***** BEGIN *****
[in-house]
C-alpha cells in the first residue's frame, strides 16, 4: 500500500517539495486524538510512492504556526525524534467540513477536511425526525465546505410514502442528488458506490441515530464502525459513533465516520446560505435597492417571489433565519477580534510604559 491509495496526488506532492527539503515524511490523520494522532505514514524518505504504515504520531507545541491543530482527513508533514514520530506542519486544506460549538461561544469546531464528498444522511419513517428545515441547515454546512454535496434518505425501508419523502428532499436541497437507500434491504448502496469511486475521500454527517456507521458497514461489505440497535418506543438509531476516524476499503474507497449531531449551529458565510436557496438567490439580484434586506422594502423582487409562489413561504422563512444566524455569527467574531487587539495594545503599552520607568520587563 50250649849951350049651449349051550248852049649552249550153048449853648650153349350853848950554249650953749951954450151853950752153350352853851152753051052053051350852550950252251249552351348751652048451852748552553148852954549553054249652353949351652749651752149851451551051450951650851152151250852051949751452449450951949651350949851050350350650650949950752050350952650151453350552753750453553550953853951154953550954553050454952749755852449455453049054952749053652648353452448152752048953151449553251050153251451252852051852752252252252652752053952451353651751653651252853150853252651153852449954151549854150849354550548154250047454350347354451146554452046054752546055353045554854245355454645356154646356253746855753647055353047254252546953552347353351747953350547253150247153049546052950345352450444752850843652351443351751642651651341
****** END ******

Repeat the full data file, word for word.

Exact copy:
[in-house]
C-alpha cells in the first residue's frame, strides 16, 4: 500500500517539495486524538510512492504556526525524534467540513477536511425526525465546505410514502442528488458506490441515530464502525459513533465516520446560505435597492417571489433565519477580534510604559 491509495496526488506532492527539503515524511490523520494522532505514514524518505504504515504520531507545541491543530482527513508533514514520530506542519486544506460549538461561544469546531464528498444522511419513517428545515441547515454546512454535496434518505425501508419523502428532499436541497437507500434491504448502496469511486475521500454527517456507521458497514461489505440497535418506543438509531476516524476499503474507497449531531449551529458565510436557496438567490439580484434586506422594502423582487409562489413561504422563512444566524455569527467574531487587539495594545503599552520607568520587563 50250649849951350049651449349051550248852049649552249550153048449853648650153349350853848950554249650953749951954450151853950752153350352853851152753051052053051350852550950252251249552351348751652048451852748552553148852954549553054249652353949351652749651752149851451551051450951650851152151250852051949751452449450951949651350949851050350350650650949950752050350952650151453350552753750453553550953853951154953550954553050454952749755852449455453049054952749053652648353452448152752048953151449553251050153251451252852051852752252252252652752053952451353651751653651252853150853252651153852449954151549854150849354550548154250047454350347354451146554452046054752546055353045554854245355454645356154646356253746855753647055353047254252546953552347353351747953350547253150247153049546052950345352450444752850843652351443351751642651651341